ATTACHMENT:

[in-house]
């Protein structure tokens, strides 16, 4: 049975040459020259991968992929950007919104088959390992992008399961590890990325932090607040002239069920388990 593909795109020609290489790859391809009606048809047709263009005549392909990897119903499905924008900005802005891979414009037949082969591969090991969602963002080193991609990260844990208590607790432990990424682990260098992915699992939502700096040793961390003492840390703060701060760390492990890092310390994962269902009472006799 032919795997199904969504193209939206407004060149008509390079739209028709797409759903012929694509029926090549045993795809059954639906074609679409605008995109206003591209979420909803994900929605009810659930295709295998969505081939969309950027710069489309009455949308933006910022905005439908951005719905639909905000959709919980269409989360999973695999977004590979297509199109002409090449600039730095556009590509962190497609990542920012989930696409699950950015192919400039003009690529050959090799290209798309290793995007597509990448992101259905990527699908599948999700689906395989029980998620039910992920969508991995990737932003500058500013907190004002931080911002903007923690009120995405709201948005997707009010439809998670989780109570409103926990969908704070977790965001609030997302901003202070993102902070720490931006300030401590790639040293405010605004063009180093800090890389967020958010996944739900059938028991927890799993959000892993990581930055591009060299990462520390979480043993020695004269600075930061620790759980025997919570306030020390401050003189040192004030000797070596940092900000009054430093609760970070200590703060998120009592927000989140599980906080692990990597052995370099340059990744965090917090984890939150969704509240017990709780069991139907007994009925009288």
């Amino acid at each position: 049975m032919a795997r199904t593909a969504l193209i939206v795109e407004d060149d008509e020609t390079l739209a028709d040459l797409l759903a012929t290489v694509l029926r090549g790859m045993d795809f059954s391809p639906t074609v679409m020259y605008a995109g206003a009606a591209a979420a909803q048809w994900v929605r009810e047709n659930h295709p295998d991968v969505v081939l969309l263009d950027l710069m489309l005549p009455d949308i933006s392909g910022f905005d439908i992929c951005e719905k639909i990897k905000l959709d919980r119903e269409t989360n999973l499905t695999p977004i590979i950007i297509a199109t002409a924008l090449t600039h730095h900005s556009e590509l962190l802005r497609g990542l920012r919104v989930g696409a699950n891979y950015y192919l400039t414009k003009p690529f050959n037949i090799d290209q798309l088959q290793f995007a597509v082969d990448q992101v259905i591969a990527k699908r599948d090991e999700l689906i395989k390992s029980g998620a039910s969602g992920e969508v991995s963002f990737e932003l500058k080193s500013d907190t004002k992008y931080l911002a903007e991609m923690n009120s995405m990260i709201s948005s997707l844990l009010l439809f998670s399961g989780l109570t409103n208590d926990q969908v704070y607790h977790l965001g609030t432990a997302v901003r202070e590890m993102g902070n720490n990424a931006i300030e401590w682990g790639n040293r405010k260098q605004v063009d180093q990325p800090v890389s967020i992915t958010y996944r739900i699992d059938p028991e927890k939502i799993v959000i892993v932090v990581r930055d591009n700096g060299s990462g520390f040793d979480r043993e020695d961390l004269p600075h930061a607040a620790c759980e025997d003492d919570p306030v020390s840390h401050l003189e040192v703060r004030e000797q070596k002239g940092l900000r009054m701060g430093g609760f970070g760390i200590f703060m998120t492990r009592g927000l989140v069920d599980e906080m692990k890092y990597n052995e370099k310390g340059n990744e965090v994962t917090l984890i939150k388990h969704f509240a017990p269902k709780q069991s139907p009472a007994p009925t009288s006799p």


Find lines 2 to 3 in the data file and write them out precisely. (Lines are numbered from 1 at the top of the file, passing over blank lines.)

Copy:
């Protein structure tokens, strides 16, 4: 049975040459020259991968992929950007919104088959390992992008399961590890990325932090607040002239069920388990 593909795109020609290489790859391809009606048809047709263009005549392909990897119903499905924008900005802005891979414009037949082969591969090991969602963002080193991609990260844990208590607790432990990424682990260098992915699992939502700096040793961390003492840390703060701060760390492990890092310390994962269902009472006799 032919795997199904969504193209939206407004060149008509390079739209028709797409759903012929694509029926090549045993795809059954639906074609679409605008995109206003591209979420909803994900929605009810659930295709295998969505081939969309950027710069489309009455949308933006910022905005439908951005719905639909905000959709919980269409989360999973695999977004590979297509199109002409090449600039730095556009590509962190497609990542920012989930696409699950950015192919400039003009690529050959090799290209798309290793995007597509990448992101259905990527699908599948999700689906395989029980998620039910992920969508991995990737932003500058500013907190004002931080911002903007923690009120995405709201948005997707009010439809998670989780109570409103926990969908704070977790965001609030997302901003202070993102902070720490931006300030401590790639040293405010605004063009180093800090890389967020958010996944739900059938028991927890799993959000892993990581930055591009060299990462520390979480043993020695004269600075930061620790759980025997919570306030020390401050003189040192004030000797070596940092900000009054430093609760970070200590703060998120009592927000989140599980906080692990990597052995370099340059990744965090917090984890939150969704509240017990709780069991139907007994009925009288």
């Amino acid at each position: 049975m032919a795997r199904t593909a969504l193209i939206v795109e407004d060149d008509e020609t390079l739209a028709d040459l797409l759903a012929t290489v694509l029926r090549g790859m045993d795809f059954s391809p639906t074609v679409m020259y605008a995109g206003a009606a591209a979420a909803q048809w994900v929605r009810e047709n659930h295709p295998d991968v969505v081939l969309l263009d950027l710069m489309l005549p009455d949308i933006s392909g910022f905005d439908i992929c951005e719905k639909i990897k905000l959709d919980r119903e269409t989360n999973l499905t695999p977004i590979i950007i297509a199109t002409a924008l090449t600039h730095h900005s556009e590509l962190l802005r497609g990542l920012r919104v989930g696409a699950n891979y950015y192919l400039t414009k003009p690529f050959n037949i090799d290209q798309l088959q290793f995007a597509v082969d990448q992101v259905i591969a990527k699908r599948d090991e999700l689906i395989k390992s029980g998620a039910s969602g992920e969508v991995s963002f990737e932003l500058k080193s500013d907190t004002k992008y931080l911002a903007e991609m923690n009120s995405m990260i709201s948005s997707l844990l009010l439809f998670s399961g989780l109570t409103n208590d926990q969908v704070y607790h977790l965001g609030t432990a997302v901003r202070e590890m993102g902070n720490n990424a931006i300030e401590w682990g790639n040293r405010k260098q605004v063009d180093q990325p800090v890389s967020i992915t958010y996944r739900i699992d059938p028991e927890k939502i799993v959000i892993v932090v990581r930055d591009n700096g060299s990462g520390f040793d979480r043993e020695d961390l004269p600075h930061a607040a620790c759980e025997d003492d919570p306030v020390s840390h401050l003189e040192v703060r004030e000797q070596k002239g940092l900000r009054m701060g430093g609760f970070g760390i200590f703060m998120t492990r009592g927000l989140v069920d599980e906080m692990k890092y990597n052995e370099k310390g340059n990744e965090v994962t917090l984890i939150k388990h969704f509240a017990p269902k709780q069991s139907p009472a007994p009925t009288s006799p």